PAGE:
Guest Post: Artificial Abundance, Moral Hazard And The Fed's Doomsday Machine

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by Tyler Durden
Thursday, Jun 20, 2013 - 17:21

Submitted by Charles Hugh-Smith of OfTwoMinds blog,

A loss of faith in key institutions cannot be fixed with more cheap credit or subsidized mortgages.

Today's topic is important but a bit tricky; you may want to refill your beverage container before buckling in.

Moral hazard is the separation of risk from consequence. A person who knows they won't suffer the consequences of a risky bet gone bad will behave quite differently from a person who knows the full consequences of a risky bet gone bad will fall on them.
A person who is insulated from risk will have an insatiable appetite for risky bets because any gains will be theirs to keep but any losses will be covered by someone else--for example, the Federal Reserve or taxpayers.
Correspondent Jeff N. recently alerted me to the equivalence of the perception of abundance and moral hazard. Jeff was responding to An Abundance of Bad Decisions(June 13, 2013), which noted that decisions made in the euphoria of abundance were generally bad because they were based on 1) projecting the good times would last for the indefinite future and 2) the Status Quo, having delivered abundance, was working fine and should not be challenged or changed.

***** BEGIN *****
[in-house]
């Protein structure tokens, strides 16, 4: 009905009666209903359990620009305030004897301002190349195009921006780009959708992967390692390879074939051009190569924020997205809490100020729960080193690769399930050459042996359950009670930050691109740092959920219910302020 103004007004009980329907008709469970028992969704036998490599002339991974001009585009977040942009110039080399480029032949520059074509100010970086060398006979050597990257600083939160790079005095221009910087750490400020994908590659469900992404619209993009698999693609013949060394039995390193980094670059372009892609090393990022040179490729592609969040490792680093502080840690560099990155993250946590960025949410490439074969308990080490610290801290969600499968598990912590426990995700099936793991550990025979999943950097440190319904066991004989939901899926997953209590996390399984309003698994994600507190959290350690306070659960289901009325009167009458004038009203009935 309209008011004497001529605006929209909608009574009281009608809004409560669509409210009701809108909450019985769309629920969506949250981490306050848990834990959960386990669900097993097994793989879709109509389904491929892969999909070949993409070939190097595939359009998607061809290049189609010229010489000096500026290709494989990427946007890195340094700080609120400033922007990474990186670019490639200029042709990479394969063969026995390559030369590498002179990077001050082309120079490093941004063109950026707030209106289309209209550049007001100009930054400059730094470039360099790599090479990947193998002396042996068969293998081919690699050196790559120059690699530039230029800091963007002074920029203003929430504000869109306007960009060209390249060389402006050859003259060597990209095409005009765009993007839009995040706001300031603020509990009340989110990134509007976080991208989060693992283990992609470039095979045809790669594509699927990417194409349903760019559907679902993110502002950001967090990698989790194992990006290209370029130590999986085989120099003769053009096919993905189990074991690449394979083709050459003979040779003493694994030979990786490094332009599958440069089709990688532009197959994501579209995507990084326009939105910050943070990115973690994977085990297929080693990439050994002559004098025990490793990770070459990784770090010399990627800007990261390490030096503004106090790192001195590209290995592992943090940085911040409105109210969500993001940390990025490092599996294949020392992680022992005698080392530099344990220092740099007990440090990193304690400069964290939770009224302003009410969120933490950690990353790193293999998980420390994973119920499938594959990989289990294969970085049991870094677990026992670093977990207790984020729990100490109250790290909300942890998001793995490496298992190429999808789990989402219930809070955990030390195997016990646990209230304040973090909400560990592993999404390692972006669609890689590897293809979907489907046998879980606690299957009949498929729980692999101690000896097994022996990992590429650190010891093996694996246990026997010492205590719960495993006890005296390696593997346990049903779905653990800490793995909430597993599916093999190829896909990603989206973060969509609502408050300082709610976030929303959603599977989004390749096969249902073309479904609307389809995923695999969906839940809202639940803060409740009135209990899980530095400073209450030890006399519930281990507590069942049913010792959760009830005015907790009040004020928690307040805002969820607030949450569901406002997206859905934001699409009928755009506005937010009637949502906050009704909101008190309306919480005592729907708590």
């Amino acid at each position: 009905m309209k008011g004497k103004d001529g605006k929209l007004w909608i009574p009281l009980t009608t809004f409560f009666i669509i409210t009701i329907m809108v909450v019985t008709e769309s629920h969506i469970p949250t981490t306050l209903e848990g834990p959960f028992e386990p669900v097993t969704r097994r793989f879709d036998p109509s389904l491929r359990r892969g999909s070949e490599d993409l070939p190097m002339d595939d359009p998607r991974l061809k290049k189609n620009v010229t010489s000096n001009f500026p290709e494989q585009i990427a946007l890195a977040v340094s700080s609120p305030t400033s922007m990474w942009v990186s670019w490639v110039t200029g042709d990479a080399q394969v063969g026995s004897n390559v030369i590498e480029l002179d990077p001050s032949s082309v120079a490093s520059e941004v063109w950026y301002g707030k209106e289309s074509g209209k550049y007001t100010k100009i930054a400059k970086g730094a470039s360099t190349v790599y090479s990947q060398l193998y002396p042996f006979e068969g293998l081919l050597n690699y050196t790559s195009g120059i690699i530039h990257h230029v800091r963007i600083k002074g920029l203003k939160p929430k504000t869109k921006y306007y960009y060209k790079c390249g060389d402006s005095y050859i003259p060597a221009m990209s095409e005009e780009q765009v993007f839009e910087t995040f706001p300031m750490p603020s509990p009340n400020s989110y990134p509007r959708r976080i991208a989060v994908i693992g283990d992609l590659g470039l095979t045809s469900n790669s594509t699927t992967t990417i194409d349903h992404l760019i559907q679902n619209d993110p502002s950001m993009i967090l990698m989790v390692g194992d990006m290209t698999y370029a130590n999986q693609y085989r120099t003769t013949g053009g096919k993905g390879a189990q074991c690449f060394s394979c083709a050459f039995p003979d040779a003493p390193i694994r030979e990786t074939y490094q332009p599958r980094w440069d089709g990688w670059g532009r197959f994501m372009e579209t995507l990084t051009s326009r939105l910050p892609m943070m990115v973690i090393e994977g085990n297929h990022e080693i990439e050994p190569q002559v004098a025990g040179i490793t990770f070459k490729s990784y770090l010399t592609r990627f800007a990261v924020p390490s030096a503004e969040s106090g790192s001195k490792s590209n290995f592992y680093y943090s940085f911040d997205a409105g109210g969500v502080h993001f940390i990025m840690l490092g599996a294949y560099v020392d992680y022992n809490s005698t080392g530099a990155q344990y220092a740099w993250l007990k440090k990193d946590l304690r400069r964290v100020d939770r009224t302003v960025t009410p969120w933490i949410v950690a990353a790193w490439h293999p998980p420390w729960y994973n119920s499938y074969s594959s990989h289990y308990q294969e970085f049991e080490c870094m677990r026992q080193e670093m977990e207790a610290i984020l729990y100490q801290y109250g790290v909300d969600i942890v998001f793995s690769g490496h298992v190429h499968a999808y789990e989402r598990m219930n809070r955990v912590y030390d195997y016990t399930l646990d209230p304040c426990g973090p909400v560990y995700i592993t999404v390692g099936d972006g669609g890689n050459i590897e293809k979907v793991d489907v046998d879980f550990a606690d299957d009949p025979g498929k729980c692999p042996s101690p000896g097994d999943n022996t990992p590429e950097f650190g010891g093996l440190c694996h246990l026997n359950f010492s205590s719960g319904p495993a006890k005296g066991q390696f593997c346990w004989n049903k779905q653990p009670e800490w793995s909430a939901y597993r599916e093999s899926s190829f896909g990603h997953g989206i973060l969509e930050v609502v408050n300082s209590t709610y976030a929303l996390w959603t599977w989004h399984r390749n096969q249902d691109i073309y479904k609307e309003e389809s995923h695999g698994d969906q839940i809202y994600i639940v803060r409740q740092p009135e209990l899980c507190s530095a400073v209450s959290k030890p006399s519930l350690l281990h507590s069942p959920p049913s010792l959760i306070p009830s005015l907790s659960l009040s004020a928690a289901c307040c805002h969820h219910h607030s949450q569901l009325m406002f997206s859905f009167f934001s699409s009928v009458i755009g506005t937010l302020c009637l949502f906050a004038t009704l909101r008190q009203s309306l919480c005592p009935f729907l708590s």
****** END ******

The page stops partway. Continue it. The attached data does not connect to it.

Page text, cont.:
As a result, both critical thinking and innovation atrophy, as neither are needed in times of abundance. Indeed, they pose an active threat to the Status Quo and are thus marginalized or suppressed.
In eras of extended abundance, the populace slowly loses the ability to think critically and develop concepts outside the narrow confines of the Status Quo.
When the abundance/prosperity ends, as it always does, the populace has lost the ability to make difficult choices and realistically assess cost-benefit. Magical thinking and nostalgic references to past glories dominate the conventional mindset.